A Little More Attention Please

I took the canine freestyle foundation behavior training into our home today.  I just didn’t want to drive to the training center and I felt as if Gibson was more than ready to begin working on duration of attention with some distractions…..our four furry felines.  Only a three of them were present with Grayson asleep on the rocker, Kate, out of camera view on the sofa and Xena, out of camera view under the table the camera was on.  After moving some of furniture out of the way (yes, small house), we went to work.

In our first training session I neglected to remember I needed to relax the criteria we achieved when we were last in the training center with absolutely no distractions.  Gibson’s default behavior is Sit.  If he’s not cued to do another behavior, he’ll always sit.  In canine freestyle, the default behavior needs to be a stand, so when I when I first began working with him today, I was asking for too much duration of attention before clicking.  You’ll notice that he seems unsure of what to do and begins offering other behaviors…sits, bows, etc.  And I make some timing errors.  I went back to clicking only short durations of attention while he was in a stand vs. the 7 to 10 seconds of full attention I had reached in the training center.  You’ll also see him look to the side and behind him when Xena moves, however, he quickly returns his attention to me.  Good Boy!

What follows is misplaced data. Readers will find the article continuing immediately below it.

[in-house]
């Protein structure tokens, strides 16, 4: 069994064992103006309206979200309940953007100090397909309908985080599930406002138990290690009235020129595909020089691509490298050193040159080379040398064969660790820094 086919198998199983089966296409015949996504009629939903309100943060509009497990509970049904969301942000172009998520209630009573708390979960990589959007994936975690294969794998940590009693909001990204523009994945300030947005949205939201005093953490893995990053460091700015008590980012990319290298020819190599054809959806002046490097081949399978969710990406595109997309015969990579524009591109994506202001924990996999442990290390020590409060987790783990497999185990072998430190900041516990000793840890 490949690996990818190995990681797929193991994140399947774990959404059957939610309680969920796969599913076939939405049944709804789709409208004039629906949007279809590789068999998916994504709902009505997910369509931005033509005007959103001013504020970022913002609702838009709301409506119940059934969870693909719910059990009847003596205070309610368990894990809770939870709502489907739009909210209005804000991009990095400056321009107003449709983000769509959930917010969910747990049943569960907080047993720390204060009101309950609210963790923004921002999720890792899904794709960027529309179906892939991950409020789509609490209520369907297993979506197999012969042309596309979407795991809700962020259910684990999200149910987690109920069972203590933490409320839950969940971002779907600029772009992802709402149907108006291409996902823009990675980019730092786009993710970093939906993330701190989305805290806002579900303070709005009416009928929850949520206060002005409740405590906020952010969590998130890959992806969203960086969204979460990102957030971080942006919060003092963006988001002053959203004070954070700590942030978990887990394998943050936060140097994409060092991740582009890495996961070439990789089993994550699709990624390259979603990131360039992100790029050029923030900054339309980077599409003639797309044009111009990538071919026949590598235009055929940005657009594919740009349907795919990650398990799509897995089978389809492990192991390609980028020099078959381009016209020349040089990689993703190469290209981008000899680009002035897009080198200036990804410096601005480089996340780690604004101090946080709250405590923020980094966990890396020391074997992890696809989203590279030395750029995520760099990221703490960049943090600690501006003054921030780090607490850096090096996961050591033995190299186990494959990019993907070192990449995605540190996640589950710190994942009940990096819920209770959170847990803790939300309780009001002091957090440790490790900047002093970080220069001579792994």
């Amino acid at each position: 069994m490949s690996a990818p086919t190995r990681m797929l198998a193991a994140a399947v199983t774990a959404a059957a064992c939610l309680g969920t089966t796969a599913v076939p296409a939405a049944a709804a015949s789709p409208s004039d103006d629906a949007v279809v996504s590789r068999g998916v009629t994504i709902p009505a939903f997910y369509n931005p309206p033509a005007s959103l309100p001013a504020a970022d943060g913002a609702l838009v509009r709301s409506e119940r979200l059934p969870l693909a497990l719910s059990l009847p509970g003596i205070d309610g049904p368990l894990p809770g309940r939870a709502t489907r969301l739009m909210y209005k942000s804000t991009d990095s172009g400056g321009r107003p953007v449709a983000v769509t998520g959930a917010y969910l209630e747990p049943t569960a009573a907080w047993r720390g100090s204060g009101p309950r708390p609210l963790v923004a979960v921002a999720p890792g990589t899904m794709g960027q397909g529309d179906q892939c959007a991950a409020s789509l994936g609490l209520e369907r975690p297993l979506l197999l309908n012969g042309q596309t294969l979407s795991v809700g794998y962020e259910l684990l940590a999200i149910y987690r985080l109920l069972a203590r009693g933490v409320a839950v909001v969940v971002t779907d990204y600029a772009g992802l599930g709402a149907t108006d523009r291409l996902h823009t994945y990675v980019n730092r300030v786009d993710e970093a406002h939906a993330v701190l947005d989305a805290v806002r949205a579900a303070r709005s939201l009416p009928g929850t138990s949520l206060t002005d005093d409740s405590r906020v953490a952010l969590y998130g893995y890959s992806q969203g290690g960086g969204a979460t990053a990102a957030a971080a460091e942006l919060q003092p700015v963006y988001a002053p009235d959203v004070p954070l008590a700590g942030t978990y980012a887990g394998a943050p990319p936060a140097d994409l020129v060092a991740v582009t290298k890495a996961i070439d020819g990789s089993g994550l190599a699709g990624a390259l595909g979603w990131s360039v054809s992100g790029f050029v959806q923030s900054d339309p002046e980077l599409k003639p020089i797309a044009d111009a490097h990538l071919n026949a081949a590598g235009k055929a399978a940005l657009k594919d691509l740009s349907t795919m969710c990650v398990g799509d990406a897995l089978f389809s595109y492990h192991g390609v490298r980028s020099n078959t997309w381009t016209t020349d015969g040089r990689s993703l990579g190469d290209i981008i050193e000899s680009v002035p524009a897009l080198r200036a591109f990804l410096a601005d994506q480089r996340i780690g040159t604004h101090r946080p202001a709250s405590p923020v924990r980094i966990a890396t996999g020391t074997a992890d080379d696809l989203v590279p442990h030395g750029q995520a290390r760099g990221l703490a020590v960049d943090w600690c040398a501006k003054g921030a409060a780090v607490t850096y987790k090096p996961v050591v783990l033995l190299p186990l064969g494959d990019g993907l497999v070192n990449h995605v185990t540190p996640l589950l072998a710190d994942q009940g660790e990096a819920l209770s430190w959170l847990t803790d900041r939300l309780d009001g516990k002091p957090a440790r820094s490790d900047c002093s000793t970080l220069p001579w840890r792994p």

We took a short break for me to replay the video and critique my own skills before moving into the second training session.  This session went much better.  In this round he was required to remain standing and stationary with duration of attention while I moved into 3 of the 4 basic freestyle positions:  left-side heel, right-side heel and front.  I’ll save the 4th position, behind, for when I have a mirror to fully see whether his attention is on me.  He moved a bit when he was in the left-side heel position and used my target hand to get him to take a tiny step forward to keep him in position.  Xena also moved again and his attention left me for a moment, but he was right back at it with eyes on me.

It’s so tempting for me to rush ahead and get into some of the moving behaviors, but I know we’ll both be well served if I dedicate lots of MY time and attention to Gibson in order to insure we have the first important behavior….duration of attention….in all the positions (working up to high level distractions) before I jump head first into anything else.  I do think we’ll try some platform work next.  Stay tuned!


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